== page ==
Seven Dallas ISD schools are celebrating the opening of their new Neighborhood Parks as part of the Cool Schools Program, led by Texas Trees Foundation. As part of the Cool Schools Program Neighborhood Park transformations, seven school campuses received new playground equipment, a loop trail, new trees, an outdoor learning area, and additional outdoor amenities that encourage outdoor learning. The Neighborhood Parks aim to increase park access in the City of Dallas by converting the schoolyard into a public park after hours and on weekends – and are made possible through the partnership with Texas Trees Foundation, Dallas ISD, Dallas Parks and Recreation Department, Trust for Public Land, and the generous donation from Lyda Hill Philanthropies.
“It’s a victorious milestone to be celebrating the completion of seven new Neighborhood Parks on the campuses of Dallas ISD schools. These parks not only benefit the students and teachers who use them daily but also support Dallas ISD’s goal as well as the City’s goal to increase tree canopy in Dallas and build green spaces in the community,” said Dr. Hinojosa, Dallas ISD Superintendent. “We are grateful for the opportunity to work with Texas Trees Foundation and their partners to enhance our school campuses and improve our neighborhoods.”
The new seven Neighborhood Parks have been completed on the Dallas ISD campuses of Leila P. Cowart Elementary, Anson Jones Elementary, Esperanza “Hope” Medrano Elementary, Mockingbird Elementary, Anne Frank Elementary, Harold W. Lang Sr. Middle School, and Alex W. Spence Middle School and TAG Academy.
All new neighborhood parks underwent a six-month transformation in 2021. Additionally, Texas Trees Foundation hosted a tree planting day that allowed students, teachers, and volunteers the opportunity to plant an average of 100 trees at each campus.
“Creating cleaner, greener and cooler communities is our vision, and what better way to invest that concept than into our students, schools, and neighborhoods,” said Dan Patterson, Board Chairman at Texas Trees Foundation. “We are proud to be working with Dallas ISD, City of Dallas Parks and Recreation, and our generous partners and donors to bring our vision to life and create healthier and greener outdoor spaces in schools and communities.”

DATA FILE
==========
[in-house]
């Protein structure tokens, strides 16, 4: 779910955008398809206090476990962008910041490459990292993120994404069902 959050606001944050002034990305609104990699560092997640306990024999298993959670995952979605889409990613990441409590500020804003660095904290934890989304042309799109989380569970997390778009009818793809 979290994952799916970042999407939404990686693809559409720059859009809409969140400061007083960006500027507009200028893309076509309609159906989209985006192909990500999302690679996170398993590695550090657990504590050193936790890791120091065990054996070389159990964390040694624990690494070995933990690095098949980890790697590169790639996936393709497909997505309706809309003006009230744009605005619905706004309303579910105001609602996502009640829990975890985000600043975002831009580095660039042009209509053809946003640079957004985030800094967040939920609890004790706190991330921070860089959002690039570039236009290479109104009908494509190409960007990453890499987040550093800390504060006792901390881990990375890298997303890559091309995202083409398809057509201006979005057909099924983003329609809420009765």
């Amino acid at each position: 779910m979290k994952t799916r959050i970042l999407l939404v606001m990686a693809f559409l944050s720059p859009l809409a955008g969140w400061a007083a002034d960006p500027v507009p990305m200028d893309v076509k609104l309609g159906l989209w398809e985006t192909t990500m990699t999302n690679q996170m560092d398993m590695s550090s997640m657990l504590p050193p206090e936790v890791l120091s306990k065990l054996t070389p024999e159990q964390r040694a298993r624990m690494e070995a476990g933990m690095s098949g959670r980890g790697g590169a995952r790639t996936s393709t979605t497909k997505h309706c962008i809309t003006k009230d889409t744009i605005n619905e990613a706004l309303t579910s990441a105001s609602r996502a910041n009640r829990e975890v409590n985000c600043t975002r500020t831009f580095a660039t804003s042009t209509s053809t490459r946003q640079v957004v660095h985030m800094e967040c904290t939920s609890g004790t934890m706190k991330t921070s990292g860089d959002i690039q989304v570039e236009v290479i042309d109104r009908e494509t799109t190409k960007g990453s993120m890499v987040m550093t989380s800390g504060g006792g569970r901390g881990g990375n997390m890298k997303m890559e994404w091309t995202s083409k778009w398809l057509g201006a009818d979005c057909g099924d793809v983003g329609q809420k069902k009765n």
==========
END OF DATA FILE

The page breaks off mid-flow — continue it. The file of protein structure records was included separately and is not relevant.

Cool School Neighborhood Parks are identified through the Smart Growth study completed by the Trust for Public Land as being park-desert areas: neighborhoods that do not have park access within a 10-minute walk. In 2017, the Trust for Public Land reported only 60% of Dallas residents had a park within a 10-minute walk of home, meaning 513,961 people lacked park access.
The new seven schools are the second to last set of Cool School Neighborhood Parks to be opened in Phase One of the Cool School Neighborhood Parks, for a total of 20 parks at completion. The first set of completed Neighborhood Parks opened in May 2021. Those campuses included David G. Burnet Elementary, Sylvia Mendez Crew Academy, Frank Guzick Elementary, Reinhardt Elementary, Salazar Elementary, and PL Prep at Sam Houston Elementary.
The Texas Trees Foundation’s Cool Schools Program transforms selected school campuses into safer, cooler outdoor learning spaces with the goal of increasing outdoor education and tree canopy coverage by supplying teachers with the necessary resources, such as an outdoor classroom, to educate students about urban forestry and environmental stewardship.